Savannah: Immortal City, and Savannah: Brokers, Bankers and Bay Lane, the first two volumes of an epic, four-part series Civil
War Savannah, set the stage for what promises to become the most intensely researched, seminal works ever committed to America’s most emblematic, yet ironically, enigmatic cities of the South. Inspired research anchored by historic photography takes
the reader to the very bottom of the truth about this extraordinary city, its people and its survival when all else was reduced to ruin. Readers will undertake a remarkable pilgrimage behind the “moss curtain” of cultural grandeur, legendary mystique,
and historical prominence assigned to Savannah.
“An impressive, quality job, both in production and history. You've certainly done Savannah proud! Congratulations
and I hope its success matches its high quality.”
Noah Andre Trudeau
American Civil War historian, winner of the Civil War Round Table of New York's Fletcher Pratt
Award, former executive producer at National Public Radio
“Savannah: Immortal City meets and exceeds all tests with excellent scholarship, engaging prose and transcendent photography. In this easy-to-digest format,
readers will get an accurate, precise and spot-on depiction of antebellum and Civil War Savannah. This is a work worthy of high regard.”
President and CEO Historic Savannah Foundation
“This is a wonderfully written and photographed book. While writing The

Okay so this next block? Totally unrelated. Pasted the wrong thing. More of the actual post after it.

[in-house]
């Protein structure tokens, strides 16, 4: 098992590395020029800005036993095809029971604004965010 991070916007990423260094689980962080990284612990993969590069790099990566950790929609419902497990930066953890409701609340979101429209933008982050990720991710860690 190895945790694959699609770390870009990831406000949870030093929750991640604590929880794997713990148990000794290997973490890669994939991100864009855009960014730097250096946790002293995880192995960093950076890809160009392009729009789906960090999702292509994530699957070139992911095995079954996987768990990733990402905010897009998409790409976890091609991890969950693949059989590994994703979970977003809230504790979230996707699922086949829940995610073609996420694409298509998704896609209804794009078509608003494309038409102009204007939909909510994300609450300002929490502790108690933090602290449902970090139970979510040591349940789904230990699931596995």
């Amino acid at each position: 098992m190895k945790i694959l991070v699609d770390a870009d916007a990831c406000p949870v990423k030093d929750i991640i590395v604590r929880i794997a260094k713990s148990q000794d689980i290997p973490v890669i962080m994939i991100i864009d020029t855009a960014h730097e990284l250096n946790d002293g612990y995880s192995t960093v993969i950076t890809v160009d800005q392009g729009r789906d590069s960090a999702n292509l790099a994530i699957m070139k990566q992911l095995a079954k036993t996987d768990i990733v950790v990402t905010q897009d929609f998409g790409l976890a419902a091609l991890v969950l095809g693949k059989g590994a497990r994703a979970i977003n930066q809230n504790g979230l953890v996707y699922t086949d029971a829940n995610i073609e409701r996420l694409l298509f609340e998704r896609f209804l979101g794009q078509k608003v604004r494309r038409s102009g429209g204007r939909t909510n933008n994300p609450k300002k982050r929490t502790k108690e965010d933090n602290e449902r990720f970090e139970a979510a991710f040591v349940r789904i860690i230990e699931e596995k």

Wanderer, I searched for many of these historic sites, and seeing them now, so beautifully photographed, is very moving. Savannah: Brokers, Bankers, and Bay Lane reveals the stage upon which the tragedy of slavery was played in Savannah.
A brilliant and moving work.”
Author and former correspondent for the Wall Street Journal
“Here is an innovative
look at Savannah's unique early 19th century history, going neighborhood by neighborhood, analyzing the dynamics of each corner of the city. For once the participation of Savannah's large African American population is included, emphasizing the twisted
nature of slavery. The power of this new perspective comes from the use of period artifacts, and in Savannah's case that includes much of the historic district of today - its buildings, institutions and infrastructure.”
Historian and educator, former curator of the Georgia Historical Society, recipient of the Governor’s Award in the Humanities.